Residents ignore frequent GrandMarc fire alarms

Because of the frequency and sensitivity with which the fire alarms are activated, students have been ignoring the alarms in the GrandMarc apartment complex, a GrandMarc official said.

Although the GrandMarc has only actually had the alarms go off four times this semester, instances like the one on Oct. 23, when the alarms went off at about 3 a.m. for a period of two hours, desensitize students to the seriousness of the alarm system, said Tobi Sander, the GrandMarc’s director of community operations.

Sander said she doesn’t know how to get students to respond and take the alarms seriously.

“I’ve sent an e-blast to them before, saying don’t be numb to this because I’d rather you be safe than sorry … It’s a constant battle, really,” she said.

Sander said she cannot force students to evacuate because the GrandMarc is an apartment community and technically not part of the university. This year, however, the university is leasing beds in the GrandMarc because of the overflow of freshman students. Sander said that because of that, the university asked her to schedule a fire drill in the GrandMarc, but the drill was canceled because of a sexual assault report on campus and possible safety issues of having people outside for an extended period of time.

Craig Allen, director of Housing and Residence Life, said students must take heed of the fire alarms.

“When the alarms go off, they need to be taken seriously,” Allen said. “If students don’t realize that, it’s not good.”

Allen said there is no difference in fire safety between the main campus or in the GrandMarc.

“Students have to understand that any type of alarm is serious business … Students have to take ownership for themselves, and they need to get out,” he said.

Sophomore pre-major Shannon Gomez said the GrandMarc’s alarm system is extremely annoying.

“I’ve definitely been desensitized to the alarms, the second time it went off (Oct. 23), I didn’t even leave my apartment,” Gomez said.

Gomez also said she was irritated with the GrandMarc’s management for not immediately advertising the cause of the alarm incident.

“I feel like they should’ve put out some kind of message of why it happened,” she said.

As far as causes for the alarms activating, Sander said the majority of past instances were because of construction around the GrandMarc. The construction of the Los Vaqueros restaurant last spring caused the alarms to go off multiple times. However, Sander said much of the responsibility also goes to students pulling the pull stations in the GrandMarc’s hallways.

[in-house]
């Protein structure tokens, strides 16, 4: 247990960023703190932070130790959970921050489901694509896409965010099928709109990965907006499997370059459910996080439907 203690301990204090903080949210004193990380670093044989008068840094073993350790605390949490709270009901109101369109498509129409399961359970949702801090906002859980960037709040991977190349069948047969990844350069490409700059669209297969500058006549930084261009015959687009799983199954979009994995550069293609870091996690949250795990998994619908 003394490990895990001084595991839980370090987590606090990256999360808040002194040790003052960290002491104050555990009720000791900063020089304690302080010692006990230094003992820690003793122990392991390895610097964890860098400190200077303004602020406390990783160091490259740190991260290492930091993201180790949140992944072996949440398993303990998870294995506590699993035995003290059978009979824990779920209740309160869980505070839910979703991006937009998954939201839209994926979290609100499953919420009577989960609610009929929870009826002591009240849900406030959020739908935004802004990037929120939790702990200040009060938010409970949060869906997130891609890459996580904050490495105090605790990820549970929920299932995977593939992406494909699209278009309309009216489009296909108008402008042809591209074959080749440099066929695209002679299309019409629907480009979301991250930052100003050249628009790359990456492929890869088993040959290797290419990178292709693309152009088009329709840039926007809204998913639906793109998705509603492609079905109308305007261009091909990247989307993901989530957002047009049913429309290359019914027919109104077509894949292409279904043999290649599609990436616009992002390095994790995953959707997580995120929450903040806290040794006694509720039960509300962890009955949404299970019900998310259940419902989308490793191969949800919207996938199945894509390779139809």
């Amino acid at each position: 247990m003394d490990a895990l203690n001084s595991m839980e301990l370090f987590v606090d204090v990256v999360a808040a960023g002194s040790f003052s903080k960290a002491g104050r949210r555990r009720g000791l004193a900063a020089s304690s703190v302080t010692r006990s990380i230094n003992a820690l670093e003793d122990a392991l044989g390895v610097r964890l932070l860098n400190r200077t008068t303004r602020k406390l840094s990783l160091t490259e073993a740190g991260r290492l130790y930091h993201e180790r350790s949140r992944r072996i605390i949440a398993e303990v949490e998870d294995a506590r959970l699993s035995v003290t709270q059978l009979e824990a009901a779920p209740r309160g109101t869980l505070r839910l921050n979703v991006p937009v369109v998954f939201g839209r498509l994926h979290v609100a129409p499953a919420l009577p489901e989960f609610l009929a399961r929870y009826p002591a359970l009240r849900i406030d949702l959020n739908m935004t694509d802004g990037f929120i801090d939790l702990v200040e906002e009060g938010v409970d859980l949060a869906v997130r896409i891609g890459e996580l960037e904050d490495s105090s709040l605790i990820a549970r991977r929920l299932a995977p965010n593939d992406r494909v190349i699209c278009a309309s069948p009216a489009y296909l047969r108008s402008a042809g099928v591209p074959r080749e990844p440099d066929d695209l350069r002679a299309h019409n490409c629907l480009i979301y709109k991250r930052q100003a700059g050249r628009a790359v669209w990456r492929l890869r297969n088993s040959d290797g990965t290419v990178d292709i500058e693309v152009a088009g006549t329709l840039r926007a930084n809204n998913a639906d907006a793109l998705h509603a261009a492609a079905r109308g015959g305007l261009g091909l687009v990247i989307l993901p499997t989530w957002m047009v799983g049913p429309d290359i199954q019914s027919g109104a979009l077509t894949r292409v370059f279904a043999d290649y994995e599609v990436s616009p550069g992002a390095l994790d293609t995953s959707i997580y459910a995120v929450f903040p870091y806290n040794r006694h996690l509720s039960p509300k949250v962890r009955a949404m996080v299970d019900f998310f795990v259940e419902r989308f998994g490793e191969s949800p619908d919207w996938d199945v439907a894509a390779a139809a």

“We need those to stop, so people aren’t numb to them going off … They don’t know if it’s real or if it’s fake,” she said.

The Oct. 23 incident was due to a tripped dry line in the parking garage. Sander said it was the GrandMarc’s longest fire alarm on record.

“I don’t know what causes (the tripping of the dry line),” she said. “I have a call placed in to the company to find out what causes that. My maintenance guy couldn’t get it shut off.”

She said that although the dry line is known to be very sensitive, she suspected someone could have tampered with the system, and if that was the case and her office could identify the perpetrator, Sander would file a police report.

One of the other false alarms the GrandMarc had this semester took place in August when a student was grilling on an apartment balcony, which Sander said was illegal. She said the smoke came through the student’s apartment and filled both the fourth and fifth floors of the GrandMarc’s north tower.

However, the most serious fire the GrandMarc has experienced occurred last spring and was caused by a lit candle, Sander said. The female student’s bedroom was damaged and burnt, Sander said.

“It filled the hallway with smoke,” Sander said. “Her neighbors got the fire out before it could set off the sprinklers, but at that point there was a fire.”

Sander said the only way to impart the seriousness of fire safety and the importance of taking the alarm system seriously was to reiterate the need for students to evacuate, no matter the situation. Sander said the GrandMarc’s owners would tell the students to evacuate immediately and so would she.

The GrandMarc’s fire and security company, Kings III Fire and Security, and vice chancellor for student affairs Don Mills could not be reached for comment.